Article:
One huge component of living with a reactive dog is management; it’s relatively easy to carry out, not very time-consuming, and often yields huge dividends. It’s also not a very sexy blog topic. After all, how many times can you write a short essay on the value of crating your dog when strangers come over? But management is so important to our dog’s daily lives- especially the reactive ones among us- that I’ve decided to do an infrequent and irregular series of posts on management.
Today’s topic is exercise.
I always knew that exercise is important for dogs. After all, who hasn’t heard the dog training adage, A tired dog is a good dog? It’s true, of course. Many of our dogs were bred to work in some capacity. For example, Maisy is half corgi, which is a herding breed. As such, she was bred to work cattle in the field all day long. Since I don’t have any cows, she has an endless supply of energy that needs to be channeled productively. I’ve long suspected that exercise is important in both channeling that energy as well as mitigating her anxiety, but I’ve never really had any proof- scientific or anecdotal- that this is true. This week, I found both.
Earlier this year, I set some dog related goals, and one of them was to increase Maisy’s exercise. I have been quite diligent about this (despite the fact that it’s the middle of winter in Minnesota) and have been averaging 30 to 45 minutes with her every day (about 1.5-2 miles). Everything was going well until a couple of weeks ago, when her booties finally wore out for good. Maisy refuses to walk in the snow and ice without booties, so I needed to get some new ones.
Now, if you’ve ever tried to shop for dog booties, you know how frustrating it can be to get booties that have a good fit and stay on. On top of that, I wanted water resistant booties at a reasonable price. I finally broke down and made some, but not after wasting over a week looking for, buying, and then returning, various booties. And of course, we did not walk during this time.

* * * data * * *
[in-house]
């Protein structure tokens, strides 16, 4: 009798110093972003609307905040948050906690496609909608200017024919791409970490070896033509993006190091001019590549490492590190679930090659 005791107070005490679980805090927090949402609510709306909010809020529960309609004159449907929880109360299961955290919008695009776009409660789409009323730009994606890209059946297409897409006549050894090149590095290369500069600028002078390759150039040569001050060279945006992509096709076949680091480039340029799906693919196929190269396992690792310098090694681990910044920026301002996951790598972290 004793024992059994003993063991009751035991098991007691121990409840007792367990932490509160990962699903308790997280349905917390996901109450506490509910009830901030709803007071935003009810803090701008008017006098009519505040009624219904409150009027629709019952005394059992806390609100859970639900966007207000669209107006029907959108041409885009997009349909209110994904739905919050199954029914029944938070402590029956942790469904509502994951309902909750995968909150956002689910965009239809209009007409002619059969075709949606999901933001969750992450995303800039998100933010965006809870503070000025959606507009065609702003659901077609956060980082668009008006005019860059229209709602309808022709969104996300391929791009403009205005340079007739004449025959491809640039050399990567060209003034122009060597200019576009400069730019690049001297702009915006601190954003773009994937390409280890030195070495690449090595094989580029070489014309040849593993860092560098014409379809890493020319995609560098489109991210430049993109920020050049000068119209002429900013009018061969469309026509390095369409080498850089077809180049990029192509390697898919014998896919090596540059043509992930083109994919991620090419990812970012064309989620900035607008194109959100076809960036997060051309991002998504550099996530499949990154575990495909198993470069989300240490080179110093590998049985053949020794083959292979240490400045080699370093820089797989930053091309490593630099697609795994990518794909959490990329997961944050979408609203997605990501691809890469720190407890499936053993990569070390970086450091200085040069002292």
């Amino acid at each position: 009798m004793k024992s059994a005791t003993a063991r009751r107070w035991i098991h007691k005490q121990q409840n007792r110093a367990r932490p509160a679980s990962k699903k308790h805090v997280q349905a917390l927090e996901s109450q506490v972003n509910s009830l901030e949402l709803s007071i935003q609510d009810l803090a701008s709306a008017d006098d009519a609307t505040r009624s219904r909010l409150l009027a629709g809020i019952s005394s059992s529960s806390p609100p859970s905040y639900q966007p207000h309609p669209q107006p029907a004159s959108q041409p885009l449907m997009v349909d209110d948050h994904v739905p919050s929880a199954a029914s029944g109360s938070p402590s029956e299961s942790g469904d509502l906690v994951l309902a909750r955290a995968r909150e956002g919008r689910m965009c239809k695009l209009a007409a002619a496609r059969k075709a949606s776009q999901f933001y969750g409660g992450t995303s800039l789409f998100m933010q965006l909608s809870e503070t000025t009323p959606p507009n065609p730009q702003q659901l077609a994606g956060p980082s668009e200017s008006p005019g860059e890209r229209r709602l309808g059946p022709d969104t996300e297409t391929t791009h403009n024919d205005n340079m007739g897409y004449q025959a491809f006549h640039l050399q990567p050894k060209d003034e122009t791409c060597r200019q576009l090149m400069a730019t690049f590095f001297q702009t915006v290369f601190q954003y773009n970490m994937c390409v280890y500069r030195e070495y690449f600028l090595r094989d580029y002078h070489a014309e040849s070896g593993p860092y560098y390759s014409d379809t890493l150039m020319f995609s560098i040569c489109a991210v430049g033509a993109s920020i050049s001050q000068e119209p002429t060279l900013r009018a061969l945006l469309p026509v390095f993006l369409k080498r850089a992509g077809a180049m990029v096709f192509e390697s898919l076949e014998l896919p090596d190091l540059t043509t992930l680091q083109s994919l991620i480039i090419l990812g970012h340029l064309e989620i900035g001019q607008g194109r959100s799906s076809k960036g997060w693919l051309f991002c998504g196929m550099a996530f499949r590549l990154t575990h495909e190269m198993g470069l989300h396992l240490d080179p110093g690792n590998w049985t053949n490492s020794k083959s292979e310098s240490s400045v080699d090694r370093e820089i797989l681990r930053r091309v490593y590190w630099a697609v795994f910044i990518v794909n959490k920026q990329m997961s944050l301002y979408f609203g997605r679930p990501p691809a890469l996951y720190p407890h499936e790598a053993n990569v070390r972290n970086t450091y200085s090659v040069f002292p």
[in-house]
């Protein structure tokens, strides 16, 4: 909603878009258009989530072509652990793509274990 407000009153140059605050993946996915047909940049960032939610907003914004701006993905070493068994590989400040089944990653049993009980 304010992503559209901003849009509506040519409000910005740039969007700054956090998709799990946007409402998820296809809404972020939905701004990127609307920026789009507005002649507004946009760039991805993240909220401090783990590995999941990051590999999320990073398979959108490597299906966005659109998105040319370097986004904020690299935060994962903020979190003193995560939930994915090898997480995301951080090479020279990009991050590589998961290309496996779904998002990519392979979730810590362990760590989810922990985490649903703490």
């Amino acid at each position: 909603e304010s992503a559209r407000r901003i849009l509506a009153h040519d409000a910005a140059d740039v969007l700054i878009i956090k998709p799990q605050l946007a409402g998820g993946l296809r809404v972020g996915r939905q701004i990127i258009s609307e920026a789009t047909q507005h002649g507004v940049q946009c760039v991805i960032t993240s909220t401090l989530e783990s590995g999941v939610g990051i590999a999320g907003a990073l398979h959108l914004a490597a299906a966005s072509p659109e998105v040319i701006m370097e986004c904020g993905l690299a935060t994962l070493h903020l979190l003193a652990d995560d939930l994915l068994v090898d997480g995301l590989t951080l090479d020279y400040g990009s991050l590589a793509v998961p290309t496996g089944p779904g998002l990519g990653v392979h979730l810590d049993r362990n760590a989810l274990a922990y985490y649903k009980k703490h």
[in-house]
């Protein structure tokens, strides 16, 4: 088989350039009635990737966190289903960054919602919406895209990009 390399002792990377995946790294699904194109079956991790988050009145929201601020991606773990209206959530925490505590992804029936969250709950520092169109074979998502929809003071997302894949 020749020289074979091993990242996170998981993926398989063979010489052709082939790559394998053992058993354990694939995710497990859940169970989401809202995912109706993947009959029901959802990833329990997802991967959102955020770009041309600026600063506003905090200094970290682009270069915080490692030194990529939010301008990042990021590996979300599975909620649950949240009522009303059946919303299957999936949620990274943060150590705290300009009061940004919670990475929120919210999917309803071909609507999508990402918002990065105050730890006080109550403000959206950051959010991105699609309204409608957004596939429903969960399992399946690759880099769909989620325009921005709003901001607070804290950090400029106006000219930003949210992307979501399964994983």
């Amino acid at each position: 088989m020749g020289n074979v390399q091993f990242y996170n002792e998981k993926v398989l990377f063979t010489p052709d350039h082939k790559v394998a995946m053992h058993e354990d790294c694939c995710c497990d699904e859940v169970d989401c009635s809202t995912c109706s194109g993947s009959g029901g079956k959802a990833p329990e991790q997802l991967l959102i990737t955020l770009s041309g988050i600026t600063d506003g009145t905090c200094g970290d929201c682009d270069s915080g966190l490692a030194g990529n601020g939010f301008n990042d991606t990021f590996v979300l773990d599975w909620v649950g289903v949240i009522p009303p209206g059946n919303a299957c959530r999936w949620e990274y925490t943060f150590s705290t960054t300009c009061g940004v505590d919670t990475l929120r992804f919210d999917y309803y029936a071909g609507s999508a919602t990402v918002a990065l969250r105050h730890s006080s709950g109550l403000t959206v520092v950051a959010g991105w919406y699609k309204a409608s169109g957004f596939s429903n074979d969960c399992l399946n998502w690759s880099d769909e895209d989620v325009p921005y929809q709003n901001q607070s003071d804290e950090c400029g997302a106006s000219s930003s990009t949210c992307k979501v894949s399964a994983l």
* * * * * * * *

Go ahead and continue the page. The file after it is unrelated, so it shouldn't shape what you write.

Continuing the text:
It showed. Maisy became progressively edgier, jumpier, growlier and just all around more anxious. She was barking at things I couldn’t see or hear around the house. She was startling at sudden movements while in the backyard or on a walk. And despite her successful night last week, she did have a few bark-n-lunges in our reactive dog class this week.
It’s clear that exercise matters. And not just for Maisy: there’s a new study out that shows that regular exercise reduces anxiety symptoms by 20%. Although the study was done on humans, I have no doubt that the same general principle holds true for animals, too.
I’m not sure why exercise makes such a dramatic difference in her behavior. Certainly, as I already mentioned, it’s important to get rid of pent up energy in a socially acceptable fashion. My trainer, Robin, suggested that it’s not the exercise itself so much as the regular exposure to novel stimuli, both for the socialization components as well as providing her with interesting experiences. That makes sense to me. I get to leave the house every day for work, but if I don’t take Maisy somewhere, she spends her entire life in our house and yard. Beyond that, there’s probably some science at work; I’ve long heard that exercise creates endorphins, the feel-good hormone.
No matter what the reason, after this week, my suspicion that exercise is important for managing Maisy’s reactivity has been reaffirmed and even upgraded to a firm belief. Since it is a relatively painless thing to do, I view exercise as one of the easiest things I can do to help Maisy feel more comfortable and happier.